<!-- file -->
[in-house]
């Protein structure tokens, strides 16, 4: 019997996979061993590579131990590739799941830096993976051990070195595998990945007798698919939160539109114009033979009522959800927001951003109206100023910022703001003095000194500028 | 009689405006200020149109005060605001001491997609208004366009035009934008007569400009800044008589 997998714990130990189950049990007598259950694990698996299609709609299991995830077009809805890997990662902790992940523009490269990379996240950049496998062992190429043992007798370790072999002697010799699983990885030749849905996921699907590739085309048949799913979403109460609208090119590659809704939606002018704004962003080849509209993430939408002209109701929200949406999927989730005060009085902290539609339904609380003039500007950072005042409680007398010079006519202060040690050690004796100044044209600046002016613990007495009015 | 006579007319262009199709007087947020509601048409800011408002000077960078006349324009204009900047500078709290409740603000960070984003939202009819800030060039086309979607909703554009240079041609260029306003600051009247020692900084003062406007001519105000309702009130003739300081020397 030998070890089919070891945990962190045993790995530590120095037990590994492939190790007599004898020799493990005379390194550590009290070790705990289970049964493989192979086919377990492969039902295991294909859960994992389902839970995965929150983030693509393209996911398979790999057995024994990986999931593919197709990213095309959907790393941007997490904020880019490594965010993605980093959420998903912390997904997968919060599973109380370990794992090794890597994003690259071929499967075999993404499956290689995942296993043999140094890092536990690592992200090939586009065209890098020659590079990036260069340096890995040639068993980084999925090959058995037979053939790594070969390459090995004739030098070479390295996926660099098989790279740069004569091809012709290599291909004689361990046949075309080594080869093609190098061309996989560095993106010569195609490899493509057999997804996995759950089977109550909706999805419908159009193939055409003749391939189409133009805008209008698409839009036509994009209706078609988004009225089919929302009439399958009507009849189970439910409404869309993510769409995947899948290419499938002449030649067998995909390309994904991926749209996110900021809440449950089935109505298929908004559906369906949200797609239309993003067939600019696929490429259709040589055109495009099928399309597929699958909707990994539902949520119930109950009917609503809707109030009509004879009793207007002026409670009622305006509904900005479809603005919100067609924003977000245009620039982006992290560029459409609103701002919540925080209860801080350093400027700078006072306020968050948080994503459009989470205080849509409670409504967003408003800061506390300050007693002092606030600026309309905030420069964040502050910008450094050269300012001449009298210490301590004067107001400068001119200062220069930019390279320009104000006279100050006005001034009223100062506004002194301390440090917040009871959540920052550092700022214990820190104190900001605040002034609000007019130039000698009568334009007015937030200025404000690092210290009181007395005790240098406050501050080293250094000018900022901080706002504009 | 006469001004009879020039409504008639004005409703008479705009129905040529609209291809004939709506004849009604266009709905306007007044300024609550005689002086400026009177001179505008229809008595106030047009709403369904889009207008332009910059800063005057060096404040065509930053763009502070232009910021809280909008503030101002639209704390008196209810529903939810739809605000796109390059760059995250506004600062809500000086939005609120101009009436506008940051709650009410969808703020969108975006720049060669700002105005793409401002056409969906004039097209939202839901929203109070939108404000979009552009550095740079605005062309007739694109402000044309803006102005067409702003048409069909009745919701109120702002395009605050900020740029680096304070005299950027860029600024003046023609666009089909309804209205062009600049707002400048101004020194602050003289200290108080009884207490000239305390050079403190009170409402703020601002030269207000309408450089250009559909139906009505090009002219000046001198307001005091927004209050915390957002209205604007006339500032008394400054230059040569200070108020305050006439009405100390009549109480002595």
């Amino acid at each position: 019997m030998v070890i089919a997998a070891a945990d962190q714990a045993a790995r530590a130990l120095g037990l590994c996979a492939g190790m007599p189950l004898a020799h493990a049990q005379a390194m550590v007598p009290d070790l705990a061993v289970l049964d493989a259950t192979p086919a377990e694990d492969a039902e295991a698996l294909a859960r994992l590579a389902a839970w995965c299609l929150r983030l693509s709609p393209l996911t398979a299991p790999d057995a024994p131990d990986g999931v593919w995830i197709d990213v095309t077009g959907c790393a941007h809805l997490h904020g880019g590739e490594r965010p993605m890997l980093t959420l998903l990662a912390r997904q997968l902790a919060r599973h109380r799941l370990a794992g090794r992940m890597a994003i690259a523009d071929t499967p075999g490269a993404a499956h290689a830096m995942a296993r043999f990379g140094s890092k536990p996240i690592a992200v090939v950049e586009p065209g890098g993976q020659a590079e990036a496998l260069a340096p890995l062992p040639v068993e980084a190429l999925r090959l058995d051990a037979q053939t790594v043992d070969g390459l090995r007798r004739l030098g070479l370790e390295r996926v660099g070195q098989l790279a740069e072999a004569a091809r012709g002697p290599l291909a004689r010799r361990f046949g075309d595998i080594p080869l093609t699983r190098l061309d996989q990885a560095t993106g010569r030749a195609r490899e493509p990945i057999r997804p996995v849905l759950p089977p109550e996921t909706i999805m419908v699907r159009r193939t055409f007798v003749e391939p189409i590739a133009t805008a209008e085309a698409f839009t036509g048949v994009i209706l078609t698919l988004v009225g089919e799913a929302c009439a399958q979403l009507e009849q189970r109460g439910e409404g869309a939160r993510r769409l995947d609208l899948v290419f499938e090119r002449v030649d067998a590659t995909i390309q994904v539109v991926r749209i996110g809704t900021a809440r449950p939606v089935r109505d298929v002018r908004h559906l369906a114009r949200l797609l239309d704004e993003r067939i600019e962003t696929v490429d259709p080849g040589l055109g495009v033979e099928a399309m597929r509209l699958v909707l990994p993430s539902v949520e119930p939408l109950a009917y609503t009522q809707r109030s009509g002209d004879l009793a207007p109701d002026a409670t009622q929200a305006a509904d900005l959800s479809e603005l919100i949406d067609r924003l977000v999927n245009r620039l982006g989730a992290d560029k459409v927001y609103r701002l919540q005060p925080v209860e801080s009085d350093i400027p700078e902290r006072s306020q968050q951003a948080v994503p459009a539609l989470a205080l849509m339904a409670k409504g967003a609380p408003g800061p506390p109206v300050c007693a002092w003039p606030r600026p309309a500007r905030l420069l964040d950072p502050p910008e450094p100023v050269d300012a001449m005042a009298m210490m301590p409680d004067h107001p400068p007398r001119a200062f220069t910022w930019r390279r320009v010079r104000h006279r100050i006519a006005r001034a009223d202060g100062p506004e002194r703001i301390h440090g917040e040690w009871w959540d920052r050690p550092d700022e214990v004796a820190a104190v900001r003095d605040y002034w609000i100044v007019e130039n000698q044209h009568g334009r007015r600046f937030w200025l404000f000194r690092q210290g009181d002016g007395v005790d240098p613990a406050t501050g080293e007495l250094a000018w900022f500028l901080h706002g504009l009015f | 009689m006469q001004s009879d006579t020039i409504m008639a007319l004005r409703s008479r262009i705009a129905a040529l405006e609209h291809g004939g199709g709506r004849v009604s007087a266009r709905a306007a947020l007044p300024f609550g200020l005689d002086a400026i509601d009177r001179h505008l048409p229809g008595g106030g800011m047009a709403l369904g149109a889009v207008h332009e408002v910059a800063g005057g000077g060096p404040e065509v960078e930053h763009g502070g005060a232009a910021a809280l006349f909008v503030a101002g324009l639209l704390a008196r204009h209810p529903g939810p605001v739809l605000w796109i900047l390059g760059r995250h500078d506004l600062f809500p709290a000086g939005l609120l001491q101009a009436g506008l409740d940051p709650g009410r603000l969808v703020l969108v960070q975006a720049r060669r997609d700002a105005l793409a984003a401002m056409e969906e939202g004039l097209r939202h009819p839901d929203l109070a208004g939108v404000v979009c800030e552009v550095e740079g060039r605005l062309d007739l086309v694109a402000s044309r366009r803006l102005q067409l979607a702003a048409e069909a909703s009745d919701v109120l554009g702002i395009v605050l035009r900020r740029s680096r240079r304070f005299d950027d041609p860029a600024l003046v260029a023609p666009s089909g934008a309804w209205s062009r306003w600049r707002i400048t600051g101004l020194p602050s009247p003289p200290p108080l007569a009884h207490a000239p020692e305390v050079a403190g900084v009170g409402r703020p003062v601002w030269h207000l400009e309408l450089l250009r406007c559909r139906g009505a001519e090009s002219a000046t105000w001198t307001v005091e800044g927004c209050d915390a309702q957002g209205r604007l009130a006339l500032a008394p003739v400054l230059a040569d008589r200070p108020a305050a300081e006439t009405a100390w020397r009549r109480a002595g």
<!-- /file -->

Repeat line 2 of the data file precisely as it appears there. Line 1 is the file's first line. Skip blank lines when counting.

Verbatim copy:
């Protein structure tokens, strides 16, 4: 019997996979061993590579131990590739799941830096993976051990070195595998990945007798698919939160539109114009033979009522959800927001951003109206100023910022703001003095000194500028 | 009689405006200020149109005060605001001491997609208004366009035009934008007569400009800044008589 997998714990130990189950049990007598259950694990698996299609709609299991995830077009809805890997990662902790992940523009490269990379996240950049496998062992190429043992007798370790072999002697010799699983990885030749849905996921699907590739085309048949799913979403109460609208090119590659809704939606002018704004962003080849509209993430939408002209109701929200949406999927989730005060009085902290539609339904609380003039500007950072005042409680007398010079006519202060040690050690004796100044044209600046002016613990007495009015 | 006579007319262009199709007087947020509601048409800011408002000077960078006349324009204009900047500078709290409740603000960070984003939202009819800030060039086309979607909703554009240079041609260029306003600051009247020692900084003062406007001519105000309702009130003739300081020397 030998070890089919070891945990962190045993790995530590120095037990590994492939190790007599004898020799493990005379390194550590009290070790705990289970049964493989192979086919377990492969039902295991294909859960994992389902839970995965929150983030693509393209996911398979790999057995024994990986999931593919197709990213095309959907790393941007997490904020880019490594965010993605980093959420998903912390997904997968919060599973109380370990794992090794890597994003690259071929499967075999993404499956290689995942296993043999140094890092536990690592992200090939586009065209890098020659590079990036260069340096890995040639068993980084999925090959058995037979053939790594070969390459090995004739030098070479390295996926660099098989790279740069004569091809012709290599291909004689361990046949075309080594080869093609190098061309996989560095993106010569195609490899493509057999997804996995759950089977109550909706999805419908159009193939055409003749391939189409133009805008209008698409839009036509994009209706078609988004009225089919929302009439399958009507009849189970439910409404869309993510769409995947899948290419499938002449030649067998995909390309994904991926749209996110900021809440449950089935109505298929908004559906369906949200797609239309993003067939600019696929490429259709040589055109495009099928399309597929699958909707990994539902949520119930109950009917609503809707109030009509004879009793207007002026409670009622305006509904900005479809603005919100067609924003977000245009620039982006992290560029459409609103701002919540925080209860801080350093400027700078006072306020968050948080994503459009989470205080849509409670409504967003408003800061506390300050007693002092606030600026309309905030420069964040502050910008450094050269300012001449009298210490301590004067107001400068001119200062220069930019390279320009104000006279100050006005001034009223100062506004002194301390440090917040009871959540920052550092700022214990820190104190900001605040002034609000007019130039000698009568334009007015937030200025404000690092210290009181007395005790240098406050501050080293250094000018900022901080706002504009 | 006469001004009879020039409504008639004005409703008479705009129905040529609209291809004939709506004849009604266009709905306007007044300024609550005689002086400026009177001179505008229809008595106030047009709403369904889009207008332009910059800063005057060096404040065509930053763009502070232009910021809280909008503030101002639209704390008196209810529903939810739809605000796109390059760059995250506004600062809500000086939005609120101009009436506008940051709650009410969808703020969108975006720049060669700002105005793409401002056409969906004039097209939202839901929203109070939108404000979009552009550095740079605005062309007739694109402000044309803006102005067409702003048409069909009745919701109120702002395009605050900020740029680096304070005299950027860029600024003046023609666009089909309804209205062009600049707002400048101004020194602050003289200290108080009884207490000239305390050079403190009170409402703020601002030269207000309408450089250009559909139906009505090009002219000046001198307001005091927004209050915390957002209205604007006339500032008394400054230059040569200070108020305050006439009405100390009549109480002595």